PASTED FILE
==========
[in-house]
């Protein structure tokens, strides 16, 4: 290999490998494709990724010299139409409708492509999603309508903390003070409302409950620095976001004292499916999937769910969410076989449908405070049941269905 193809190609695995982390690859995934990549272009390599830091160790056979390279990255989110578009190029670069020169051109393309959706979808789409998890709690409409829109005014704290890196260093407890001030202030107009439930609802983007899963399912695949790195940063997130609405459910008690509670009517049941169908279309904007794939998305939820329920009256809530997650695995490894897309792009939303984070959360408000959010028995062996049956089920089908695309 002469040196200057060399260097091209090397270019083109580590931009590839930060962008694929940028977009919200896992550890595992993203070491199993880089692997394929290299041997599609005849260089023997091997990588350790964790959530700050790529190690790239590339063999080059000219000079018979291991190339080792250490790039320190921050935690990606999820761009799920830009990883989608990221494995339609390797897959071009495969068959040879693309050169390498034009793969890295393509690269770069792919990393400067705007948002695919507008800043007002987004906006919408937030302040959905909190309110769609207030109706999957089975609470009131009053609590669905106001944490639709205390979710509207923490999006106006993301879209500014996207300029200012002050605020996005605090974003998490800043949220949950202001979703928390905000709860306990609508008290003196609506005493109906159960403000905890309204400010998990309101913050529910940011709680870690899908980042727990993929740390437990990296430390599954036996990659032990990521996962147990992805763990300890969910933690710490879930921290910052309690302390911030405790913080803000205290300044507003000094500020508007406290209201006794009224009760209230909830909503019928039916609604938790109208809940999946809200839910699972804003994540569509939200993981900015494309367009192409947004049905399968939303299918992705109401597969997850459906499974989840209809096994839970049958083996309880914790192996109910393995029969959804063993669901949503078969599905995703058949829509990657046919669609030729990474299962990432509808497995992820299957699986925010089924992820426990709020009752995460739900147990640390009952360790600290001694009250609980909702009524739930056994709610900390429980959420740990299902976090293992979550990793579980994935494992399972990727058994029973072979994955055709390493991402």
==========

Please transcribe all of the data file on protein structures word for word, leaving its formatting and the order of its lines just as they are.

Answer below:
[in-house]
């Protein structure tokens, strides 16, 4: 290999490998494709990724010299139409409708492509999603309508903390003070409302409950620095976001004292499916999937769910969410076989449908405070049941269905 193809190609695995982390690859995934990549272009390599830091160790056979390279990255989110578009190029670069020169051109393309959706979808789409998890709690409409829109005014704290890196260093407890001030202030107009439930609802983007899963399912695949790195940063997130609405459910008690509670009517049941169908279309904007794939998305939820329920009256809530997650695995490894897309792009939303984070959360408000959010028995062996049956089920089908695309 002469040196200057060399260097091209090397270019083109580590931009590839930060962008694929940028977009919200896992550890595992993203070491199993880089692997394929290299041997599609005849260089023997091997990588350790964790959530700050790529190690790239590339063999080059000219000079018979291991190339080792250490790039320190921050935690990606999820761009799920830009990883989608990221494995339609390797897959071009495969068959040879693309050169390498034009793969890295393509690269770069792919990393400067705007948002695919507008800043007002987004906006919408937030302040959905909190309110769609207030109706999957089975609470009131009053609590669905106001944490639709205390979710509207923490999006106006993301879209500014996207300029200012002050605020996005605090974003998490800043949220949950202001979703928390905000709860306990609508008290003196609506005493109906159960403000905890309204400010998990309101913050529910940011709680870690899908980042727990993929740390437990990296430390599954036996990659032990990521996962147990992805763990300890969910933690710490879930921290910052309690302390911030405790913080803000205290300044507003000094500020508007406290209201006794009224009760209230909830909503019928039916609604938790109208809940999946809200839910699972804003994540569509939200993981900015494309367009192409947004049905399968939303299918992705109401597969997850459906499974989840209809096994839970049958083996309880914790192996109910393995029969959804063993669901949503078969599905995703058949829509990657046919669609030729990474299962990432509808497995992820299957699986925010089924992820426990709020009752995460739900147990640390009952360790600290001694009250609980909702009524739930056994709610900390429980959420740990299902976090293992979550990793579980994935494992399972990727058994029973072979994955055709390493991402």